7: Redundancy

Things break. Period. Be it a network pipe, a switch, a modem, a router, or a server-it all eventually goes down. When something goes down on this level, you can't do business. The cost of redundancy, in some instances, might be high, but the payoff will be worth it. Like backups, this investment will be one you hope you never have to use. But should that occasion arise, you'll be glad it's there to have your back.

8: Support

One way or another, you need IT support, whether it's an in-house department, outsourced, or purchased support for software. This is a essential. If you don't have support, and the need arises, it's already too late. By then, you're scrambling to grab up the first company you can find. I've seen a number of instances where a client has encountered a corrupted QuickBooks data file only to find they didn't have a support contract with Intuit. The cost of getting Intuit involved at this point is far worse than purchasing a support contract. Always make sure you have support in place and at the ready.

9: Mobile solutions

Your business needs to be mobile. Tablets, smartphones, laptops-you need the solutions to enable you to work away from the office. This might also require a VPN setup. Spend that money so you are not locked to the office at all times. Besides, consumers need to know you have caught up to current technology trends. I've seen many small businesses turn to tablets for checkout registers.  That is forward thinking and, on some levels, can help win over new customers.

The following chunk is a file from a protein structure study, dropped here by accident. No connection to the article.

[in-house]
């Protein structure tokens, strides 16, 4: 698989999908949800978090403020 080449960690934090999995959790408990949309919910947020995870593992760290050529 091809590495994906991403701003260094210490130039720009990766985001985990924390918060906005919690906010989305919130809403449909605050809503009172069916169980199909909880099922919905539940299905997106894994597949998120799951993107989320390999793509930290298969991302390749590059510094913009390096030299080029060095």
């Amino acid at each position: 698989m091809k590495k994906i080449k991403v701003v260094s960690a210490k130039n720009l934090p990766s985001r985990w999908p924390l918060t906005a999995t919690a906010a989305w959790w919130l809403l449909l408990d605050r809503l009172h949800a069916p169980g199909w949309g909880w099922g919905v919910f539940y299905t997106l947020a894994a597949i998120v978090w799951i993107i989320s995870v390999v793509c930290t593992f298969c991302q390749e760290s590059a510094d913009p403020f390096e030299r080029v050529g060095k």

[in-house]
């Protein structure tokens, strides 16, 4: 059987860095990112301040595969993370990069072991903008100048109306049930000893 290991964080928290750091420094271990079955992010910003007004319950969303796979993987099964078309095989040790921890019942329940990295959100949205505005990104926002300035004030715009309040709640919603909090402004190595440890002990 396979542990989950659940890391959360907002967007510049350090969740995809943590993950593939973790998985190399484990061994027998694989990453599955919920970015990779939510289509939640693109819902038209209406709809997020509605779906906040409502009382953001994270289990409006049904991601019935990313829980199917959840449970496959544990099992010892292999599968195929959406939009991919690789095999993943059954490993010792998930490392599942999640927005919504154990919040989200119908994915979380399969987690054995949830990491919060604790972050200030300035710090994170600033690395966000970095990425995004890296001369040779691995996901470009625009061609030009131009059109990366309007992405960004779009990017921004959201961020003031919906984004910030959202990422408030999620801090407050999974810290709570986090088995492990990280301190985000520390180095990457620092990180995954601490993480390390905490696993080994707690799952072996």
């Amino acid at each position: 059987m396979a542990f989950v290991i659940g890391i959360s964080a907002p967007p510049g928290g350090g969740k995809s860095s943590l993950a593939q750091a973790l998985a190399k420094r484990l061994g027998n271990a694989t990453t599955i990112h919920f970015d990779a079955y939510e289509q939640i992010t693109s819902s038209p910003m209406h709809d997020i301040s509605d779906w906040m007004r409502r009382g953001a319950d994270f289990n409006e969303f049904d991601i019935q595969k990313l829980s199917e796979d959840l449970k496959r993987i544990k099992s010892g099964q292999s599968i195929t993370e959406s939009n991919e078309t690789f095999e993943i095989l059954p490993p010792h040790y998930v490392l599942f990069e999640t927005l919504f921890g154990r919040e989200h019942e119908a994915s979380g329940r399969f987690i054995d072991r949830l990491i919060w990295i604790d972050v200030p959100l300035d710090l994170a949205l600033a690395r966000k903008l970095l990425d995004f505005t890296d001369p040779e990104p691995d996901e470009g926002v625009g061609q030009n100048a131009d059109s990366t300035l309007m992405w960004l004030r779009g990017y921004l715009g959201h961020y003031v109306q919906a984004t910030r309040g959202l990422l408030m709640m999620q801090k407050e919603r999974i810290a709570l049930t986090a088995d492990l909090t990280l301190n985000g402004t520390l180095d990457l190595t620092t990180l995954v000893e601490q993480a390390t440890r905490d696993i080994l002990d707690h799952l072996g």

10: Powerhouse business-class printers

Why would a business rely on a consumer-grade printer? Not only do they not have all the features you need, they don't have the longevity to withstand business-level usage. You need a serious printer that can handle a serious job load. Don't skimp here or you'll be screaming at that HP Deskjet until you feel your hair turn gray and your sanity start to slip.

Start small

It is true: To make money, you must spend money. No matter how tight your purse strings are, you're going to have to open them up if you have any hope of growing your company.  That doesn't mean you must run out and purchase everything on this list. Start out small and proceed from there.  In the end, your company will thank you.

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About

Jack Wallen is an award-winning writer for TechRepublic and Linux.com. He’s an avid promoter of open source and the voice of The Android Expert. For more news about Jack Wallen, visit his website getjackd.net.

1 comments
ITPro47
ITPro47

Well put, Jack! I hammer these themes every day with my existing customers and new prospects. One thing I would add to the list is the creation of a specific disaster recovery / business continuity plan. You hit on the pieces of such a solution, but often the SMB decision makers are more often than not business decision makers not technical decision makers. Thus, they often are paralyzed trying to cope with a systems failure or how to recover from a disaster that shuts the business location down, such as we saw in our area with Superstorm Sandy. While I recommend they engage with a technology partner to help create such a plan, they can do much of the prep work themselves so they have a guide to follow just in case they ever need it.